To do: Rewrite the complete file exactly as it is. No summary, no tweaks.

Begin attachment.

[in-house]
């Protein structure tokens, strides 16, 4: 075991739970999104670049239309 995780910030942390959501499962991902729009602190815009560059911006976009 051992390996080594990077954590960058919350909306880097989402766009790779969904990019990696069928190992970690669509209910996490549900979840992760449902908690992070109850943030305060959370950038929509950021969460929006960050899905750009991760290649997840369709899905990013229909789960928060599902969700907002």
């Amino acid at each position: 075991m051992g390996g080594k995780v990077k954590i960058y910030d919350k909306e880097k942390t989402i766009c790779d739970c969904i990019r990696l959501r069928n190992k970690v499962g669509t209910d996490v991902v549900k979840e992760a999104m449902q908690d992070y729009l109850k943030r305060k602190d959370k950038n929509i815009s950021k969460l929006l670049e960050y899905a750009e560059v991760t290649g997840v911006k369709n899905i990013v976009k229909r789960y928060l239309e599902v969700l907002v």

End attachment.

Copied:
[in-house]
């Protein structure tokens, strides 16, 4: 075991739970999104670049239309 995780910030942390959501499962991902729009602190815009560059911006976009 051992390996080594990077954590960058919350909306880097989402766009790779969904990019990696069928190992970690669509209910996490549900979840992760449902908690992070109850943030305060959370950038929509950021969460929006960050899905750009991760290649997840369709899905990013229909789960928060599902969700907002």
């Amino acid at each position: 075991m051992g390996g080594k995780v990077k954590i960058y910030d919350k909306e880097k942390t989402i766009c790779d739970c969904i990019r990696l959501r069928n190992k970690v499962g669509t209910d996490v991902v549900k979840e992760a999104m449902q908690d992070y729009l109850k943030r305060k602190d959370k950038n929509i815009s950021k969460l929006l670049e960050y899905a750009e560059v991760t290649g997840v911006k369709n899905i990013v976009k229909r789960y928060l239309e599902v969700l907002v």